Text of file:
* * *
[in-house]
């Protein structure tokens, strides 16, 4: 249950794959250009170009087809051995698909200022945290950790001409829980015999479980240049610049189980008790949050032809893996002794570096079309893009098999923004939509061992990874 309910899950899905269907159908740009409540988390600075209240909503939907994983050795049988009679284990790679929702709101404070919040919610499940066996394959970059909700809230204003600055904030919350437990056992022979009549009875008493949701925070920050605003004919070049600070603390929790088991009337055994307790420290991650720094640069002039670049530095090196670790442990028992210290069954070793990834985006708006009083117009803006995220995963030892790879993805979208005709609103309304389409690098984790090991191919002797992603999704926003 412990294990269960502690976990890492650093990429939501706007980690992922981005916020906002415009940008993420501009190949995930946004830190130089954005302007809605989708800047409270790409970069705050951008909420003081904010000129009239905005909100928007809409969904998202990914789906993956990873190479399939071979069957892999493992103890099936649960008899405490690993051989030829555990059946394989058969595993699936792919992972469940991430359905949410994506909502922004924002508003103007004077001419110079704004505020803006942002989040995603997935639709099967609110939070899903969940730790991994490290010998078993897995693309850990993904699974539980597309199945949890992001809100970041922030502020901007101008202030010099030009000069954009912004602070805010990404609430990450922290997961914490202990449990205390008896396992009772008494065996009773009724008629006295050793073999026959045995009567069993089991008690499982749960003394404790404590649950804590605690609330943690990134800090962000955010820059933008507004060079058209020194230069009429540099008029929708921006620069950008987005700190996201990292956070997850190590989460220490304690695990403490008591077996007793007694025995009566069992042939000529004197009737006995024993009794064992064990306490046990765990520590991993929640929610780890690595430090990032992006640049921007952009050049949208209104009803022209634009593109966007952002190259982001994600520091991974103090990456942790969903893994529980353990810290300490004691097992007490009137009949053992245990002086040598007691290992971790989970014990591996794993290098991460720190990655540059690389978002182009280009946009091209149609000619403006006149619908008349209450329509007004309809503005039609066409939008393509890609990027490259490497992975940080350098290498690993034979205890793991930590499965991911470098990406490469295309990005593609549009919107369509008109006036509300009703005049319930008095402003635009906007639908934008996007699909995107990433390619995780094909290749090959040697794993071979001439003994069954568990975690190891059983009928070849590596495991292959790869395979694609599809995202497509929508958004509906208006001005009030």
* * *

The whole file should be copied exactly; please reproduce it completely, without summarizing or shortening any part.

[in-house]
């Protein structure tokens, strides 16, 4: 249950794959250009170009087809051995698909200022945290950790001409829980015999479980240049610049189980008790949050032809893996002794570096079309893009098999923004939509061992990874 309910899950899905269907159908740009409540988390600075209240909503939907994983050795049988009679284990790679929702709101404070919040919610499940066996394959970059909700809230204003600055904030919350437990056992022979009549009875008493949701925070920050605003004919070049600070603390929790088991009337055994307790420290991650720094640069002039670049530095090196670790442990028992210290069954070793990834985006708006009083117009803006995220995963030892790879993805979208005709609103309304389409690098984790090991191919002797992603999704926003 412990294990269960502690976990890492650093990429939501706007980690992922981005916020906002415009940008993420501009190949995930946004830190130089954005302007809605989708800047409270790409970069705050951008909420003081904010000129009239905005909100928007809409969904998202990914789906993956990873190479399939071979069957892999493992103890099936649960008899405490690993051989030829555990059946394989058969595993699936792919992972469940991430359905949410994506909502922004924002508003103007004077001419110079704004505020803006942002989040995603997935639709099967609110939070899903969940730790991994490290010998078993897995693309850990993904699974539980597309199945949890992001809100970041922030502020901007101008202030010099030009000069954009912004602070805010990404609430990450922290997961914490202990449990205390008896396992009772008494065996009773009724008629006295050793073999026959045995009567069993089991008690499982749960003394404790404590649950804590605690609330943690990134800090962000955010820059933008507004060079058209020194230069009429540099008029929708921006620069950008987005700190996201990292956070997850190590989460220490304690695990403490008591077996007793007694025995009566069992042939000529004197009737006995024993009794064992064990306490046990765990520590991993929640929610780890690595430090990032992006640049921007952009050049949208209104009803022209634009593109966007952002190259982001994600520091991974103090990456942790969903893994529980353990810290300490004691097992007490009137009949053992245990002086040598007691290992971790989970014990591996794993290098991460720190990655540059690389978002182009280009946009091209149609000619403006006149619908008349209450329509007004309809503005039609066409939008393509890609990027490259490497992975940080350098290498690993034979205890793991930590499965991911470098990406490469295309990005593609549009919107369509008109006036509300009703005049319930008095402003635009906007639908934008996007699909995107990433390619995780094909290749090959040697794993071979001439003994069954568990975690190891059983009928070849590596495991292959790869395979694609599809995202497509929508958004509906208006001005009030």